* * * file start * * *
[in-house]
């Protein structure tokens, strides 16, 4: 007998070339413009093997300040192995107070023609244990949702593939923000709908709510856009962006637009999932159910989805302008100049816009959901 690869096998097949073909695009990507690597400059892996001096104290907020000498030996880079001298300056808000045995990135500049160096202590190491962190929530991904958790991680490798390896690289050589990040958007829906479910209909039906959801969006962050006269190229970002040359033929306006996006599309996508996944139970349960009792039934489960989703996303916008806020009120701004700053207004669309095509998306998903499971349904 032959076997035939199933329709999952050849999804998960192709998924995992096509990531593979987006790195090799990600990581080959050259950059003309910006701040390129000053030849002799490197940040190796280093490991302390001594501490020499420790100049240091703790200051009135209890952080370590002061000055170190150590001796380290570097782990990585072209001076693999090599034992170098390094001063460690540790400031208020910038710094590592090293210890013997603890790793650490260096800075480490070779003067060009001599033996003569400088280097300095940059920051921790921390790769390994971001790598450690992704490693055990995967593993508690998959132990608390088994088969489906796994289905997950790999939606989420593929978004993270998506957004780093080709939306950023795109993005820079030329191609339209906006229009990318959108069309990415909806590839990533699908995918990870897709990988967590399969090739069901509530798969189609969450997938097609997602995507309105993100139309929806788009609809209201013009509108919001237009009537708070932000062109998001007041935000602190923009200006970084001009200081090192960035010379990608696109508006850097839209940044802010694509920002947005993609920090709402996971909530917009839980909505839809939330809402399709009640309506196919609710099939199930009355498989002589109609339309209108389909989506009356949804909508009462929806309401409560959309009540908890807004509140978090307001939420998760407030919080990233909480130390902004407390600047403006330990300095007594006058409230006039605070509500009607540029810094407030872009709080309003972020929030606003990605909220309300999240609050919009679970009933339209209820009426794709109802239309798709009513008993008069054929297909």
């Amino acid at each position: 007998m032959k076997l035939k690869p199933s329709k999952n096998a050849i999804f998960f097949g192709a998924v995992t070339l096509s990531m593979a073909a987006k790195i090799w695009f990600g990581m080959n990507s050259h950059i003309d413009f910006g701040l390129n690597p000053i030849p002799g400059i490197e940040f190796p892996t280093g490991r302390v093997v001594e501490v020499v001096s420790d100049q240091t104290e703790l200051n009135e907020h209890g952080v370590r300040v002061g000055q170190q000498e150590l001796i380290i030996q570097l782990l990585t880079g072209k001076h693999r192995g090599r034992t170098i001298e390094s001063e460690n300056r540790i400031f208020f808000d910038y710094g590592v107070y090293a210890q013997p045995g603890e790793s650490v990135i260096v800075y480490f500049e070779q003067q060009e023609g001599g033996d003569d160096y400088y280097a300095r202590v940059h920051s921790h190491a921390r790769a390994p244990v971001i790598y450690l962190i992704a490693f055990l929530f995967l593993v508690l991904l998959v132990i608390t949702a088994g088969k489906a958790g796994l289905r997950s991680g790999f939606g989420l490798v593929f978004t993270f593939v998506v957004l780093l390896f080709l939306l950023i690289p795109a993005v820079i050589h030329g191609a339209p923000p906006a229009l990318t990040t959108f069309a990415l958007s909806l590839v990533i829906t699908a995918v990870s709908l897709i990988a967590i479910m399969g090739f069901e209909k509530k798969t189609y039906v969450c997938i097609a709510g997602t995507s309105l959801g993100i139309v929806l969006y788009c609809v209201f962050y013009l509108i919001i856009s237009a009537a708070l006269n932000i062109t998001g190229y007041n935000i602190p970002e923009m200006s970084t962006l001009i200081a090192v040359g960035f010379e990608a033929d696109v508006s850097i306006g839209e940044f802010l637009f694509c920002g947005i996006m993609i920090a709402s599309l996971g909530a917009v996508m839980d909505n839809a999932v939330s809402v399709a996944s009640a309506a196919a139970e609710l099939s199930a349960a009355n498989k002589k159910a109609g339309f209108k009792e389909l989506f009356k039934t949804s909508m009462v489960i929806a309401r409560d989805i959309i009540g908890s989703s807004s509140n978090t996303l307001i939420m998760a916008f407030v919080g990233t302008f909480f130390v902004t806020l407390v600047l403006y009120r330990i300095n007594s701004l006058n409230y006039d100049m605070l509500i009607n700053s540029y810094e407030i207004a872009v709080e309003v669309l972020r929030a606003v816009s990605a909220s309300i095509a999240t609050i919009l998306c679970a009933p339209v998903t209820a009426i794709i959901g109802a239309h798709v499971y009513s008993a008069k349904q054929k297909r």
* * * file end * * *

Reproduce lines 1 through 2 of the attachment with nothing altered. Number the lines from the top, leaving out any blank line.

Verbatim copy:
[in-house]
């Protein structure tokens, strides 16, 4: 007998070339413009093997300040192995107070023609244990949702593939923000709908709510856009962006637009999932159910989805302008100049816009959901 690869096998097949073909695009990507690597400059892996001096104290907020000498030996880079001298300056808000045995990135500049160096202590190491962190929530991904958790991680490798390896690289050589990040958007829906479910209909039906959801969006962050006269190229970002040359033929306006996006599309996508996944139970349960009792039934489960989703996303916008806020009120701004700053207004669309095509998306998903499971349904 032959076997035939199933329709999952050849999804998960192709998924995992096509990531593979987006790195090799990600990581080959050259950059003309910006701040390129000053030849002799490197940040190796280093490991302390001594501490020499420790100049240091703790200051009135209890952080370590002061000055170190150590001796380290570097782990990585072209001076693999090599034992170098390094001063460690540790400031208020910038710094590592090293210890013997603890790793650490260096800075480490070779003067060009001599033996003569400088280097300095940059920051921790921390790769390994971001790598450690992704490693055990995967593993508690998959132990608390088994088969489906796994289905997950790999939606989420593929978004993270998506957004780093080709939306950023795109993005820079030329191609339209906006229009990318959108069309990415909806590839990533699908995918990870897709990988967590399969090739069901509530798969189609969450997938097609997602995507309105993100139309929806788009609809209201013009509108919001237009009537708070932000062109998001007041935000602190923009200006970084001009200081090192960035010379990608696109508006850097839209940044802010694509920002947005993609920090709402996971909530917009839980909505839809939330809402399709009640309506196919609710099939199930009355498989002589109609339309209108389909989506009356949804909508009462929806309401409560959309009540908890807004509140978090307001939420998760407030919080990233909480130390902004407390600047403006330990300095007594006058409230006039605070509500009607540029810094407030872009709080309003972020929030606003990605909220309300999240609050919009679970009933339209209820009426794709109802239309798709009513008993008069054929297909």